Realistic Fiction         Nancy Summers, Abington School District


McLaughlin, Lauren. The Free. Soho Teen, 2017. 978-1616957315. 288 p. $18.99. Gr. 9 and up.

Lauren McLaughlin’s novel will engage teen readers from the beginning to the end. Teenager Isaac West has ended up in Haverland Juvenile Detention Center after a carjacking gone wrong. He took the fall for his accomplice (an act lauded by his automotive teacher, who is the ringleader of the car-thieving business) and received 30 days in the detention center. Isaac’s goal is to survive his sentence as quietly as he can. His middle-school aged sister, Janelle, depends on him for help and guidance, since their alcoholic mother can provide neither. While at the center, Isaac joins the computer class to be able to communicate regularly with Janelle via email. He also attends regular group therapy, an environment which encourages participants to relive and understand their crimes. Isaac is an interesting and relatively reliable narrator, and the cast of characters in his group therapy unit are carefully drawn, allowing the reader to empathize with them and hope for future redemption for all. As Isaac’s story and past come to light, the reader will be rooting for him to achieve freedom. THOUGHTS: An engaging and quick, yet complex, read for students who enjoy realistic fiction.

Realistic Fiction    Lindsey Myers, Shady Side Academy Senior School


Colbert, Brandy. Little and Lion. Little, Brown Books for Young Readers, 2017. 978-0316349000. 336 p. $17.99. Gr. 9 and up.

Brandy Colbert’s novel is a powerful tale of love: the love between siblings, the love of parents for their children, and the love teens experience, including the difficulty of navigating love and lust for the first time. After it was discovered that her stepbrother, Lionel, has a mental illness, Suzette’s parents sent her to boarding school to allow for more normalcy in her life. When she returns to Los Angeles for the summer, she left a complex relationship with her roommate behind, and is unsure as to how to engage with her brother. When she realizes she has an attraction to both a male childhood friend and a new female coworker, she struggles to develop her own sexual identity. Compounded with that is her brother’s illness and her need for him to love and trust her. Colbert packs a lot into this short book: blended families, mixed-race families, religious differences, sexuality, and mental health. But, her story flows easily from one element to the next and leaves the reader to believe that they are simply catching a glimpse into the lives of one very real, very relatable American family. THOUGHTS: This wonderfully engaging book will fill a definite need in any high school library for more diverse literature for young adults. Highly recommended!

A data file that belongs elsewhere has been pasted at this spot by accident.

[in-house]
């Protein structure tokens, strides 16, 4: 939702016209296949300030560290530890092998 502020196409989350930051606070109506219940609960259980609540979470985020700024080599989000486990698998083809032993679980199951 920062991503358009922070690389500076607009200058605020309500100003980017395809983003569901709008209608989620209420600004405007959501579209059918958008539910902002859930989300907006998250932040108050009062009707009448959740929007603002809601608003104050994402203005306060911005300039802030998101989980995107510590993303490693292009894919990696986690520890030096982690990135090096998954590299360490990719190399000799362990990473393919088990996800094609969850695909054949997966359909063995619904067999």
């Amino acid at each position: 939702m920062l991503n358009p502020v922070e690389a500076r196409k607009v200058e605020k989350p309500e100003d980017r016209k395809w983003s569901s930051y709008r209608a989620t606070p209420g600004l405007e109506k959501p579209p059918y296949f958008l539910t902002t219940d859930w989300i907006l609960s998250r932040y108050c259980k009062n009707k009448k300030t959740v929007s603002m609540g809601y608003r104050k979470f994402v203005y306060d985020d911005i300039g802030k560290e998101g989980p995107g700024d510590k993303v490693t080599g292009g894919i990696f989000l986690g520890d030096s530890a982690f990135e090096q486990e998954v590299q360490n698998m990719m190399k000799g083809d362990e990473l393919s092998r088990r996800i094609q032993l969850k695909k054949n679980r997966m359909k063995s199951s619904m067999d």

Realistic Fiction     Lindsey Myers, Shady Side Academy Senior School


Gibson, Tamika. Dreams Beyond the Shore. Blouse and Skirt Books, 2017. 978-9768267061. 180 p. $19.87. Gr. 9 and up.